GrandCentral Homeless Stunt Worked So Well It's Time For An Encore

Most companies target early adopters with their new products, hoping those users will tell all of their friends all about it. But not GrandCentral, the company Google acquired for $50 million in July 2007. They’ve gone after the homeless demographic. Twice.

Two years ago they offered to give homeless people free access to their (already free) service. It worked so well (4,000 signups) that yesterday they announced it all over again.

This time Mayor Newsom threw in a bunch of sound bites about how this will “empower” the homeless, improve their morale, etc. (last time they were only able to get Newsom’s deputy chief of staff to comment).

To be clear, I think it’s great that Google is trying to help out the homeless. But what I really applaud is the marketing audacity it takes to announce that you are making an already free service free for the homeless. And then do it again two years later. And to do it even though homeless people already have access to free voicemail through at least one nonprofit organization.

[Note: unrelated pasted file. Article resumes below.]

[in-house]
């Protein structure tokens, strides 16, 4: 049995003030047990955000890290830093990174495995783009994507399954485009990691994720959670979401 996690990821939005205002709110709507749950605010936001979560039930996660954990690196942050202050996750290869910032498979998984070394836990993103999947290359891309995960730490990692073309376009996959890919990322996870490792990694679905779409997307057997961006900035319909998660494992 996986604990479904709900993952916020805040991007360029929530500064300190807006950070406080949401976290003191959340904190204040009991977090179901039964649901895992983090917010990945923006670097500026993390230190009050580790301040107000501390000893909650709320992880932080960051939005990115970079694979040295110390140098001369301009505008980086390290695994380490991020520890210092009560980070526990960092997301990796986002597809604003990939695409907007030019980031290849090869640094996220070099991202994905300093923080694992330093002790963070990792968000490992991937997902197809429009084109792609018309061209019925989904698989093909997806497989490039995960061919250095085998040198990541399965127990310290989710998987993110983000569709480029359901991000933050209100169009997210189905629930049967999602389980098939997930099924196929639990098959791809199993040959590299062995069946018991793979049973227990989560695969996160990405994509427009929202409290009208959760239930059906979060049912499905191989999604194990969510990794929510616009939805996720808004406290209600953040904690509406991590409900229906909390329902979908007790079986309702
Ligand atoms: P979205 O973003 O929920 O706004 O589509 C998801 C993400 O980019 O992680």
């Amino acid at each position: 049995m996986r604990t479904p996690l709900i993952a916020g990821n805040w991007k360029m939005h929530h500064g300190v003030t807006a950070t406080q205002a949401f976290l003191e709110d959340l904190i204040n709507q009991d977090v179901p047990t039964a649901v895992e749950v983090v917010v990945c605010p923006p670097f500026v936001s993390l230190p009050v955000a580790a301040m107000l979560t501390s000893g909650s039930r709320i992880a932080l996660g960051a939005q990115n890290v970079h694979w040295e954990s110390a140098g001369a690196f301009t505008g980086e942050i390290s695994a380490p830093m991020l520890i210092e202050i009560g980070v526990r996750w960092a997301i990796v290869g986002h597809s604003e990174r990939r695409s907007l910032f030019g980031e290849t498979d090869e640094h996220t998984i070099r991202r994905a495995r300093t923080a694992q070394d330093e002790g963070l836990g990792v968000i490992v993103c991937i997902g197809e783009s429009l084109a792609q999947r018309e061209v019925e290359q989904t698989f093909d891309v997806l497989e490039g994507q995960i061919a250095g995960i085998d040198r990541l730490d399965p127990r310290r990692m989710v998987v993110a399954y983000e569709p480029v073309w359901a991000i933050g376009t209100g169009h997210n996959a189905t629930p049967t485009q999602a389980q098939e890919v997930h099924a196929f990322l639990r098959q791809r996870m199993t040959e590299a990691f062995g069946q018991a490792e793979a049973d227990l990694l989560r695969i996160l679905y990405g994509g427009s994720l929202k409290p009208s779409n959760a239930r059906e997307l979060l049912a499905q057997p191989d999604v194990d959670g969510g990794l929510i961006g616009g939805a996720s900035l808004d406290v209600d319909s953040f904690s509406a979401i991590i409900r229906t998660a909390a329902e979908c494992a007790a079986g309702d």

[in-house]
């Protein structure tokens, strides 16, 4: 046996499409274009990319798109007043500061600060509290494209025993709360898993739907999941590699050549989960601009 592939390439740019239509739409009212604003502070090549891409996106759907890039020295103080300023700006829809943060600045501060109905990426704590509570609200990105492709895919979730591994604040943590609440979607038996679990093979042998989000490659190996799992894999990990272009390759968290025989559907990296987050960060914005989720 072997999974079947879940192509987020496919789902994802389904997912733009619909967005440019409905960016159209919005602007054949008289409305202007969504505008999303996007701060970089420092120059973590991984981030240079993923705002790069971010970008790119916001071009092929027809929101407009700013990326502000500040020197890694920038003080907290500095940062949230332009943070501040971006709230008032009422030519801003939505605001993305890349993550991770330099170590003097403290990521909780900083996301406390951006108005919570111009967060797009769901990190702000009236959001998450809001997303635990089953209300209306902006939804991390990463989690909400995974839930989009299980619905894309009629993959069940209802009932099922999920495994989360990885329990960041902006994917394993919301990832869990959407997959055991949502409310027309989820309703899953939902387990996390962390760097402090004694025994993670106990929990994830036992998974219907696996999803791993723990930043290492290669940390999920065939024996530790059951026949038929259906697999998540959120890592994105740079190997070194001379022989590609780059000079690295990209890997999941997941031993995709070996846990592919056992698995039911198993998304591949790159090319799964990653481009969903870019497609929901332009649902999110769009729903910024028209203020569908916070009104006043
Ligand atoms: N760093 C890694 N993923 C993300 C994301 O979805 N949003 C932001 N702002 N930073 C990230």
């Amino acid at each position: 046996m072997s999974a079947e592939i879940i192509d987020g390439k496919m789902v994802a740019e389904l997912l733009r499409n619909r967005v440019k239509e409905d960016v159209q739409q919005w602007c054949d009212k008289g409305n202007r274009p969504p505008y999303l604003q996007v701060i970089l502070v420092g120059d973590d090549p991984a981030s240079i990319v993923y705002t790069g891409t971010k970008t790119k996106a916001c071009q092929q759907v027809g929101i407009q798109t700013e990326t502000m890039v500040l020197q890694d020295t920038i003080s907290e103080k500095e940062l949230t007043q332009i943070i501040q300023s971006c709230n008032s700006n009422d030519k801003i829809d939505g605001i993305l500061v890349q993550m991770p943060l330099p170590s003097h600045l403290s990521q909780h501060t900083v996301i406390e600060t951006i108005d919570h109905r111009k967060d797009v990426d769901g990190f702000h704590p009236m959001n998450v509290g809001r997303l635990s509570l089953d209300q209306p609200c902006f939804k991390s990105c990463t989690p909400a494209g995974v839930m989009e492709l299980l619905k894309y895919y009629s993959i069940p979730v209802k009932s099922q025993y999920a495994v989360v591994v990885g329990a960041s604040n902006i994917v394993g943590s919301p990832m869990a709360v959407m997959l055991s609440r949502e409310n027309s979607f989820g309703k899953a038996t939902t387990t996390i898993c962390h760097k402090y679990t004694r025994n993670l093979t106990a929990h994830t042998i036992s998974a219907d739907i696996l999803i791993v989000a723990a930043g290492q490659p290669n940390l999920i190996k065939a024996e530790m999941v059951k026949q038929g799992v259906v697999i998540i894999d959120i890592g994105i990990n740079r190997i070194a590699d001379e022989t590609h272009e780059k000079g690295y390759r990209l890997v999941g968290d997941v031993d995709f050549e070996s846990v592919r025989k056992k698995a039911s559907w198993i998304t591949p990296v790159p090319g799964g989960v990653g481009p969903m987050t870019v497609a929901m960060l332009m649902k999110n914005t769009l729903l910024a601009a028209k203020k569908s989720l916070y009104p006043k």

I wonder if Google can pull off the same stunt in the future for new products. Free cloud storage for the homeless, anyone?

Update: Good comment by Scott Rafer below with a different viewpoint:

Please check with local experts when they are available. It’s all about SF politics, and the gimmick is Mayor Newsom’s not Google’s. I’m generally a supporter of this mayor, but his terrible Care-not-Cash program ripped prepaid mobile phones out of the hands of many working homeless — the people who have the best shot to get themselves out of trouble. They are often doing day work for employers who know the phone numbers at the homeless shelters and will not call them or accept calls from them.

GrandCentral and similar services provide the Mayor with some air cover and are at least a mediocre replacement for prepaid phones in this use case.

Update 2: GrandCentral cofounder Craig Walker responds in the comments.